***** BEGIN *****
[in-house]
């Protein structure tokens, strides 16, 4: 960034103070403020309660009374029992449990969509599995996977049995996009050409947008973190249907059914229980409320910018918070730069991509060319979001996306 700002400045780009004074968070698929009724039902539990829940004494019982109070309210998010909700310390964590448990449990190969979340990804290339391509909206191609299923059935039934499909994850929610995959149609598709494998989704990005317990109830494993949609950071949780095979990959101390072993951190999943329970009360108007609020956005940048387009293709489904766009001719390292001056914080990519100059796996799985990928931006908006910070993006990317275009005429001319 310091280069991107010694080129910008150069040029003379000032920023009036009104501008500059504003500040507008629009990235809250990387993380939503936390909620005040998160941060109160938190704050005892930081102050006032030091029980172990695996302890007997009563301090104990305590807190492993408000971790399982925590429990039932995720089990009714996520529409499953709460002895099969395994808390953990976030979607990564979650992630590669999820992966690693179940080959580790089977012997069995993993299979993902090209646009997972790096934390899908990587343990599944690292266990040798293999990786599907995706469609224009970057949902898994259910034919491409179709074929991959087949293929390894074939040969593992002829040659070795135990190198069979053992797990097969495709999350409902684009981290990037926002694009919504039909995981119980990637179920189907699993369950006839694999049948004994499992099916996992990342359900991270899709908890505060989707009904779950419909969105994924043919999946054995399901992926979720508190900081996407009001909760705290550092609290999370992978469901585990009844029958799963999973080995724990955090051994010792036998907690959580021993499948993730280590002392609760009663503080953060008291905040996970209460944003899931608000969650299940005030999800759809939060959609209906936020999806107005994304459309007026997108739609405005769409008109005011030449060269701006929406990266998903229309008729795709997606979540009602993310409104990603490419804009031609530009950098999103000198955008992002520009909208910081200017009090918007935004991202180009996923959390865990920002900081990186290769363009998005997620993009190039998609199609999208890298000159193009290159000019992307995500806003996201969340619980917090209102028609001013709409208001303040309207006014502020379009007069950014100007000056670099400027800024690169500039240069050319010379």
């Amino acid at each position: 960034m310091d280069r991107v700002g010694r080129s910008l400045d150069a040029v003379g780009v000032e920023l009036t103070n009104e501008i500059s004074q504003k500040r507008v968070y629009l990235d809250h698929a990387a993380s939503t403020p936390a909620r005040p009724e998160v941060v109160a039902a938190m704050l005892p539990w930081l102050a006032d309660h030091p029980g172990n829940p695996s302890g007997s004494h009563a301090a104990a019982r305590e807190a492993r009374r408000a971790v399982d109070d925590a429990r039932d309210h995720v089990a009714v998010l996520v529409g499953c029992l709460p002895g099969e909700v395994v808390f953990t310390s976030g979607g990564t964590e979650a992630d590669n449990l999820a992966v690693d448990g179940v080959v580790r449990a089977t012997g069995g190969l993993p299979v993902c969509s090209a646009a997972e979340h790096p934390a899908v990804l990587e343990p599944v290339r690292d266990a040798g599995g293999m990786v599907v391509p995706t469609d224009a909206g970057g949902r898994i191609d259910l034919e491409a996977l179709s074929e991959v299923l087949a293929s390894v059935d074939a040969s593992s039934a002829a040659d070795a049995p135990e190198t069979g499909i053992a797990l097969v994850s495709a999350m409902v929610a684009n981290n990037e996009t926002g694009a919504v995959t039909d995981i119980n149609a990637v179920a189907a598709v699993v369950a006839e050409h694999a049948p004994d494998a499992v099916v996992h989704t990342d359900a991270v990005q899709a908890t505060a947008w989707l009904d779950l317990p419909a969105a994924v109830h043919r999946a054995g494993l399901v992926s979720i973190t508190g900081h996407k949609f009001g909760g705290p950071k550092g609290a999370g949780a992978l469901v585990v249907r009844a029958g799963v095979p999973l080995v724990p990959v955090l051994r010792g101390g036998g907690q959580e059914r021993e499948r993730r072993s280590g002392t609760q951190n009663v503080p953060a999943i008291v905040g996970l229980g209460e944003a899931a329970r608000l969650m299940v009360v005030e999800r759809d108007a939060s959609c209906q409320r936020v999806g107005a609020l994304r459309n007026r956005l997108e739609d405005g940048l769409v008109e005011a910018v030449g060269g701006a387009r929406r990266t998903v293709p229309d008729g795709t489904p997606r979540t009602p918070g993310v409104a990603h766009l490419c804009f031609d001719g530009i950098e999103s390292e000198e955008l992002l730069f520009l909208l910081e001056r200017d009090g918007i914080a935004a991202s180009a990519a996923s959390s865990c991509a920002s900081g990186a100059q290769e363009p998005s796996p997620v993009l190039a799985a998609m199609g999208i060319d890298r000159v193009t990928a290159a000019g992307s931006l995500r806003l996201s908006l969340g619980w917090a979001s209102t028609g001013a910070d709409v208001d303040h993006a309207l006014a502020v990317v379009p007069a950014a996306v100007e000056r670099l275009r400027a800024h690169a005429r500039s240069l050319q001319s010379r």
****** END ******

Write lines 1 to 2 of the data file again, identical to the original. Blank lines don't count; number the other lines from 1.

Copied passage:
[in-house]
């Protein structure tokens, strides 16, 4: 960034103070403020309660009374029992449990969509599995996977049995996009050409947008973190249907059914229980409320910018918070730069991509060319979001996306 700002400045780009004074968070698929009724039902539990829940004494019982109070309210998010909700310390964590448990449990190969979340990804290339391509909206191609299923059935039934499909994850929610995959149609598709494998989704990005317990109830494993949609950071949780095979990959101390072993951190999943329970009360108007609020956005940048387009293709489904766009001719390292001056914080990519100059796996799985990928931006908006910070993006990317275009005429001319 310091280069991107010694080129910008150069040029003379000032920023009036009104501008500059504003500040507008629009990235809250990387993380939503936390909620005040998160941060109160938190704050005892930081102050006032030091029980172990695996302890007997009563301090104990305590807190492993408000971790399982925590429990039932995720089990009714996520529409499953709460002895099969395994808390953990976030979607990564979650992630590669999820992966690693179940080959580790089977012997069995993993299979993902090209646009997972790096934390899908990587343990599944690292266990040798293999990786599907995706469609224009970057949902898994259910034919491409179709074929991959087949293929390894074939040969593992002829040659070795135990190198069979053992797990097969495709999350409902684009981290990037926002694009919504039909995981119980990637179920189907699993369950006839694999049948004994499992099916996992990342359900991270899709908890505060989707009904779950419909969105994924043919999946054995399901992926979720508190900081996407009001909760705290550092609290999370992978469901585990009844029958799963999973080995724990955090051994010792036998907690959580021993499948993730280590002392609760009663503080953060008291905040996970209460944003899931608000969650299940005030999800759809939060959609209906936020999806107005994304459309007026997108739609405005769409008109005011030449060269701006929406990266998903229309008729795709997606979540009602993310409104990603490419804009031609530009950098999103000198955008992002520009909208910081200017009090918007935004991202180009996923959390865990920002900081990186290769363009998005997620993009190039998609199609999208890298000159193009290159000019992307995500806003996201969340619980917090209102028609001013709409208001303040309207006014502020379009007069950014100007000056670099400027800024690169500039240069050319010379």